If there's one season that we can count on to throw the most static (i.e. undesired and unwanted stuff) at us scooter riders, it has to be Spring! Two weeks ago today, technically it was still Winter, but it didn't much matter how close we were to its end because we got the blizzard of blizzards since the dawn of the 21st century only days before Spring arrived. When the snow was done falling, I was convinced that it would be May before the last of the snowpack would be completely melted. Surprise! Here's my shadow surveying the North Forty (my backyard) and the snow is gone!
Now, it would seem that that's a grand thing, and, indeed, it is. On the one hand. Yes, I was able to get the bike to the street and around a few blocks, and while I was riding there were at least a few seconds during which I'm sure I didn't look totally like a grumpy old man. I'd ridden on colder days if one relies on the thermometer alone to gauge the comfort potential of a ride, but that damned wind is a significant factor that should never be underestimated. A ride in the 50s or even the 60s with anything stronger than a gentle breeze can be a force that makes what one thinks ought to be a totally pleasant ride into something entirely different. My mom used to say all the time, "The sun is hot, but the air is cool," and I used to hate hearing it as she made me wear a jacket as I went outdoors. I'm sure this isn't the first time here that I've admitted that she was right. Today's temperature was in the mid 50s, but in spite of my having dressed in a few layers I was cold before I'd gotten to the end of the street and onto the next block.
Another thing that makes riding in the early Spring a hazard is gravel! After a snowpack melts, left in its wake are all the pieces of rock and debris that the plows picked up and moved along with the snow. In places the buildup of these gravel trails can be significant and can impact a safe stop on a bike. When a foot comes down on a bunch of little rock pieces, a rider's purchase on the terra firma is tenuous at best. Gravel piles tend to form at intersections where plows often slow down to leave a bunch of snow at the roadside, and it's precisely at intersections that we often make the most stops. It hasn't happened yet, but when the spring rains hit, flowing water is going to carry many of the pieces of scattered about gravel and redeposit them wherever shallow depressions or other factors slow the water down as it crosses the road. When crossing these bands of gravel one often feels a bit hesitant to keep on the throttle, yet slowing is the last thing one would want to do.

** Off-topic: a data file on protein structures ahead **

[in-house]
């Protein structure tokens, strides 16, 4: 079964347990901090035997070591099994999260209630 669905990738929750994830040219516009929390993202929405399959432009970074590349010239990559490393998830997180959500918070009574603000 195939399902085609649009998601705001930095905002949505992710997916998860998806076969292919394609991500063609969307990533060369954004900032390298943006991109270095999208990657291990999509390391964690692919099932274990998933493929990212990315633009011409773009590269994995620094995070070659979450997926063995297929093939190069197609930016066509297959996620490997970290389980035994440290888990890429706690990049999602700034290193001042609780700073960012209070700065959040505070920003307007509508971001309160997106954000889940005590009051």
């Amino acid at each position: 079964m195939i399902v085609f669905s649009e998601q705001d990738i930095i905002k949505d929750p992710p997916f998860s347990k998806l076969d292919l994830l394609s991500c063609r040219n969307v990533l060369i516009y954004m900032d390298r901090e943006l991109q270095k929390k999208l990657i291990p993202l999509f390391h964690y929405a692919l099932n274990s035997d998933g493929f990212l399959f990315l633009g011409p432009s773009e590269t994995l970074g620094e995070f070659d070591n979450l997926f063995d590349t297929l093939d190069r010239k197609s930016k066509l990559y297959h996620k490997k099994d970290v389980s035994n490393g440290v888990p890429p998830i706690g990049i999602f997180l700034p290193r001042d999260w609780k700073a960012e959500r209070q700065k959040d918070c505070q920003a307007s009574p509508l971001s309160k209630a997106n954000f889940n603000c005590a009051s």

Lots of gravel was left as the snowpack melted along the curb.
And let's not forget the potholes for which Pennsylvania is famous. Throughout the city are significant craters that could easily topple a scooter, especially a small one with a smaller wheel base. If you look at the picture above this paragraph, on the right you can see a dark patch which was a deep pothole until the city's DPW came around with some cold patch to fill it in.
Most of all, though, today's ride was cut short by my oil light flickering again, especially as I came to stops at intersections. I checked the oil some time ago and the level was fine. I added a little then anyway and the problem disappeared only for a little while. It's long overdue for an oil change and I'm sure it needs the filter replaced as well. And I need a new back tire. And I need a new set of transmission rollers. And soon enough I'm going to need a new exhaust pipe. And, worst of all, the authorized Piaggio dealer and shop in the area is no more. While I found a cycle shop that says they can service the scooter, it remains to be seen what kind of job they'll do.
If I'm lucky, maybe by the time it's finally warm enough to ride with hardly a care about temperature I'll have all the necessary work behind me. I'll let you know!